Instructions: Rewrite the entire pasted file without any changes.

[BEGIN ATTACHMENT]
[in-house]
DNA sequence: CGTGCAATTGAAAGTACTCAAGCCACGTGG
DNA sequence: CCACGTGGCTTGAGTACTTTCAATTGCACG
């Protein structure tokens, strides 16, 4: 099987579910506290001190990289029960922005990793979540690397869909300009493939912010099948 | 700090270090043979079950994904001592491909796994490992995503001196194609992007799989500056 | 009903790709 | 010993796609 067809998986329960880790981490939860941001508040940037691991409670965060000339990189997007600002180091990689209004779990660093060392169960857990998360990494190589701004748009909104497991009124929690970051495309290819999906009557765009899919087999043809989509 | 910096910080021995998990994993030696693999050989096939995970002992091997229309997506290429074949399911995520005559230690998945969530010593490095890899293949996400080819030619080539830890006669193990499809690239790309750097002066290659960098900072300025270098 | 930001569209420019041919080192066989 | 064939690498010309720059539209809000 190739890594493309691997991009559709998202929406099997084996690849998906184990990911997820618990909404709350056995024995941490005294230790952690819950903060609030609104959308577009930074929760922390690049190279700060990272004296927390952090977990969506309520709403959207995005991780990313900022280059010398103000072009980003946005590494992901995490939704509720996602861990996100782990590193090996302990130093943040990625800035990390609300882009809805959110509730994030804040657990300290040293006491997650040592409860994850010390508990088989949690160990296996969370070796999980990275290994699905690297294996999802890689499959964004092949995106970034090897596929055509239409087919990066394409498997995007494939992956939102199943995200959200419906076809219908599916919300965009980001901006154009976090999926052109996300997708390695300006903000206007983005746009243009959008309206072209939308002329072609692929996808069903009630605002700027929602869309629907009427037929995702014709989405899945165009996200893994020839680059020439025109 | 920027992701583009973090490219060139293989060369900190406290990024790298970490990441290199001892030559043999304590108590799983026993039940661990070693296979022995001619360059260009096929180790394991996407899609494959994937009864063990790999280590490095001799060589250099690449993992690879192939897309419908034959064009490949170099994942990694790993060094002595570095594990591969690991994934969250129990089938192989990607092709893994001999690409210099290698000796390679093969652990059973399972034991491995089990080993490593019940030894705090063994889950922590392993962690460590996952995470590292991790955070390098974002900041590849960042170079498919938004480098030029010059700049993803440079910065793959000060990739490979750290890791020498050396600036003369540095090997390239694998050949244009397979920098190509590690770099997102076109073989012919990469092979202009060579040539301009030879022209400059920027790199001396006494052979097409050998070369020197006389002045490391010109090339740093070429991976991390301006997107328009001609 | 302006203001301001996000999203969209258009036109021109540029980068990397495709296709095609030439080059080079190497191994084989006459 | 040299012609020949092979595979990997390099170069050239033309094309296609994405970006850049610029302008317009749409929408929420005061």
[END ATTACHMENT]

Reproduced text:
[in-house]
DNA sequence: CGTGCAATTGAAAGTACTCAAGCCACGTGG
DNA sequence: CCACGTGGCTTGAGTACTTTCAATTGCACG
């Protein structure tokens, strides 16, 4: 099987579910506290001190990289029960922005990793979540690397869909300009493939912010099948 | 700090270090043979079950994904001592491909796994490992995503001196194609992007799989500056 | 009903790709 | 010993796609 067809998986329960880790981490939860941001508040940037691991409670965060000339990189997007600002180091990689209004779990660093060392169960857990998360990494190589701004748009909104497991009124929690970051495309290819999906009557765009899919087999043809989509 | 910096910080021995998990994993030696693999050989096939995970002992091997229309997506290429074949399911995520005559230690998945969530010593490095890899293949996400080819030619080539830890006669193990499809690239790309750097002066290659960098900072300025270098 | 930001569209420019041919080192066989 | 064939690498010309720059539209809000 190739890594493309691997991009559709998202929406099997084996690849998906184990990911997820618990909404709350056995024995941490005294230790952690819950903060609030609104959308577009930074929760922390690049190279700060990272004296927390952090977990969506309520709403959207995005991780990313900022280059010398103000072009980003946005590494992901995490939704509720996602861990996100782990590193090996302990130093943040990625800035990390609300882009809805959110509730994030804040657990300290040293006491997650040592409860994850010390508990088989949690160990296996969370070796999980990275290994699905690297294996999802890689499959964004092949995106970034090897596929055509239409087919990066394409498997995007494939992956939102199943995200959200419906076809219908599916919300965009980001901006154009976090999926052109996300997708390695300006903000206007983005746009243009959008309206072209939308002329072609692929996808069903009630605002700027929602869309629907009427037929995702014709989405899945165009996200893994020839680059020439025109 | 920027992701583009973090490219060139293989060369900190406290990024790298970490990441290199001892030559043999304590108590799983026993039940661990070693296979022995001619360059260009096929180790394991996407899609494959994937009864063990790999280590490095001799060589250099690449993992690879192939897309419908034959064009490949170099994942990694790993060094002595570095594990591969690991994934969250129990089938192989990607092709893994001999690409210099290698000796390679093969652990059973399972034991491995089990080993490593019940030894705090063994889950922590392993962690460590996952995470590292991790955070390098974002900041590849960042170079498919938004480098030029010059700049993803440079910065793959000060990739490979750290890791020498050396600036003369540095090997390239694998050949244009397979920098190509590690770099997102076109073989012919990469092979202009060579040539301009030879022209400059920027790199001396006494052979097409050998070369020197006389002045490391010109090339740093070429991976991390301006997107328009001609 | 302006203001301001996000999203969209258009036109021109540029980068990397495709296709095609030439080059080079190497191994084989006459 | 040299012609020949092979595979990997390099170069050239033309094309296609994405970006850049610029302008317009749409929408929420005061």